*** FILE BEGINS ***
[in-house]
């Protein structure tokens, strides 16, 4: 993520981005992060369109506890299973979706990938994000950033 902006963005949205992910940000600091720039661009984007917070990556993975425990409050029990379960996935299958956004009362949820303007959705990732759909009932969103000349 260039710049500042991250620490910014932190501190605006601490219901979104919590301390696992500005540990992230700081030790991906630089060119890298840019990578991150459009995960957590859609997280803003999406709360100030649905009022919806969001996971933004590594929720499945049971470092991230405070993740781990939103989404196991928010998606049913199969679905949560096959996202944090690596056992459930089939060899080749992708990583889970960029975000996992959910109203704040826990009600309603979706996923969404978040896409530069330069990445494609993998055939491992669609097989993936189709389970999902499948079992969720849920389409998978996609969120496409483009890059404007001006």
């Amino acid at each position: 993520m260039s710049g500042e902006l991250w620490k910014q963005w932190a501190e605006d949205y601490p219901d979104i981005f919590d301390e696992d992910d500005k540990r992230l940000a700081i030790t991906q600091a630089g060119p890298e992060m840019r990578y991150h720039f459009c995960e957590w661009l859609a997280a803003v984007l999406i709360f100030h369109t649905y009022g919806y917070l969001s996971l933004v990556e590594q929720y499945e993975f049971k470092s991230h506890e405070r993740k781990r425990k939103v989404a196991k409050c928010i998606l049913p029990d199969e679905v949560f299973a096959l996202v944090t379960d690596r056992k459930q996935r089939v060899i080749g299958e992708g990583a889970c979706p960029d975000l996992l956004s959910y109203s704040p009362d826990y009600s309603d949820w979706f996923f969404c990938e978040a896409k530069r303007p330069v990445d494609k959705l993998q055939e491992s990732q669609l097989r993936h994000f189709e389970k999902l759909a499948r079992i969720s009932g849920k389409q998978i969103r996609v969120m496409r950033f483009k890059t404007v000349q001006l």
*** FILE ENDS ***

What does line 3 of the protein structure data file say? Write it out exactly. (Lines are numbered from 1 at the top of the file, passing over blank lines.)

């Amino acid at each position: 993520m260039s710049g500042e902006l991250w620490k910014q963005w932190a501190e605006d949205y601490p219901d979104i981005f919590d301390e696992d992910d500005k540990r992230l940000a700081i030790t991906q600091a630089g060119p890298e992060m840019r990578y991150h720039f459009c995960e957590w661009l859609a997280a803003v984007l999406i709360f100030h369109t649905y009022g919806y917070l969001s996971l933004v990556e590594q929720y499945e993975f049971k470092s991230h506890e405070r993740k781990r425990k939103v989404a196991k409050c928010i998606l049913p029990d199969e679905v949560f299973a096959l996202v944090t379960d690596r056992k459930q996935r089939v060899i080749g299958e992708g990583a889970c979706p960029d975000l996992l956004s959910y109203s704040p009362d826990y009600s309603d949820w979706f996923f969404c990938e978040a896409k530069r303007p330069v990445d494609k959705l993998q055939e491992s990732q669609l097989r993936h994000f189709e389970k999902l759909a499948r079992i969720s009932g849920k389409q998978i969103r996609v969120m496409r950033f483009k890059t404007v000349q001006l």